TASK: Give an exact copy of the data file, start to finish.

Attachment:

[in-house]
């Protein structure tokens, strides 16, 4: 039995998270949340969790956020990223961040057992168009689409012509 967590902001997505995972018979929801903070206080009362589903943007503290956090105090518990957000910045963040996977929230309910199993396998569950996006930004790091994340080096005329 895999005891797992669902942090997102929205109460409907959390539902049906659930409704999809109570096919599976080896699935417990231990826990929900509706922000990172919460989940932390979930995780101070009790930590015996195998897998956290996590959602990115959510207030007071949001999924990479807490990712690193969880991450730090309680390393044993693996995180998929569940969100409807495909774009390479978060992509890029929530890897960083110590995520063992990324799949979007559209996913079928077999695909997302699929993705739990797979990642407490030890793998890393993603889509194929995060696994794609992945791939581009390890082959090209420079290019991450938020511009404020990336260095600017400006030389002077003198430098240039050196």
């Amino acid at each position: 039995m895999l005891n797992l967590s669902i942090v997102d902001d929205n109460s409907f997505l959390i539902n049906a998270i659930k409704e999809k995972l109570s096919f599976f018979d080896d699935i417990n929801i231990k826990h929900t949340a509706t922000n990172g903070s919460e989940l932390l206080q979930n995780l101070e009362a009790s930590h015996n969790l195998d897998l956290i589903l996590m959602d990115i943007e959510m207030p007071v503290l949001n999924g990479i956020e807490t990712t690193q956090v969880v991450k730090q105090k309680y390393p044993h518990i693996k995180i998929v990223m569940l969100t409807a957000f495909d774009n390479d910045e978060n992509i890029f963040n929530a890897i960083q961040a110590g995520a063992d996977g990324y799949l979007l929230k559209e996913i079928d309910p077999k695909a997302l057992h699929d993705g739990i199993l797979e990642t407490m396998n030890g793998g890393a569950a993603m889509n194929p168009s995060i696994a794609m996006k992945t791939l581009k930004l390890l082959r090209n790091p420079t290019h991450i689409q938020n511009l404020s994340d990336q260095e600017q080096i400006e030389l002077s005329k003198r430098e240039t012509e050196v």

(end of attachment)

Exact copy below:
[in-house]
């Protein structure tokens, strides 16, 4: 039995998270949340969790956020990223961040057992168009689409012509 967590902001997505995972018979929801903070206080009362589903943007503290956090105090518990957000910045963040996977929230309910199993396998569950996006930004790091994340080096005329 895999005891797992669902942090997102929205109460409907959390539902049906659930409704999809109570096919599976080896699935417990231990826990929900509706922000990172919460989940932390979930995780101070009790930590015996195998897998956290996590959602990115959510207030007071949001999924990479807490990712690193969880991450730090309680390393044993693996995180998929569940969100409807495909774009390479978060992509890029929530890897960083110590995520063992990324799949979007559209996913079928077999695909997302699929993705739990797979990642407490030890793998890393993603889509194929995060696994794609992945791939581009390890082959090209420079290019991450938020511009404020990336260095600017400006030389002077003198430098240039050196």
């Amino acid at each position: 039995m895999l005891n797992l967590s669902i942090v997102d902001d929205n109460s409907f997505l959390i539902n049906a998270i659930k409704e999809k995972l109570s096919f599976f018979d080896d699935i417990n929801i231990k826990h929900t949340a509706t922000n990172g903070s919460e989940l932390l206080q979930n995780l101070e009362a009790s930590h015996n969790l195998d897998l956290i589903l996590m959602d990115i943007e959510m207030p007071v503290l949001n999924g990479i956020e807490t990712t690193q956090v969880v991450k730090q105090k309680y390393p044993h518990i693996k995180i998929v990223m569940l969100t409807a957000f495909d774009n390479d910045e978060n992509i890029f963040n929530a890897i960083q961040a110590g995520a063992d996977g990324y799949l979007l929230k559209e996913i079928d309910p077999k695909a997302l057992h699929d993705g739990i199993l797979e990642t407490m396998n030890g793998g890393a569950a993603m889509n194929p168009s995060i696994a794609m996006k992945t791939l581009k930004l390890l082959r090209n790091p420079t290019h991450i689409q938020n511009l404020s994340d990336q260095e600017q080096i400006e030389l002077s005329k003198r430098e240039t012509e050196v």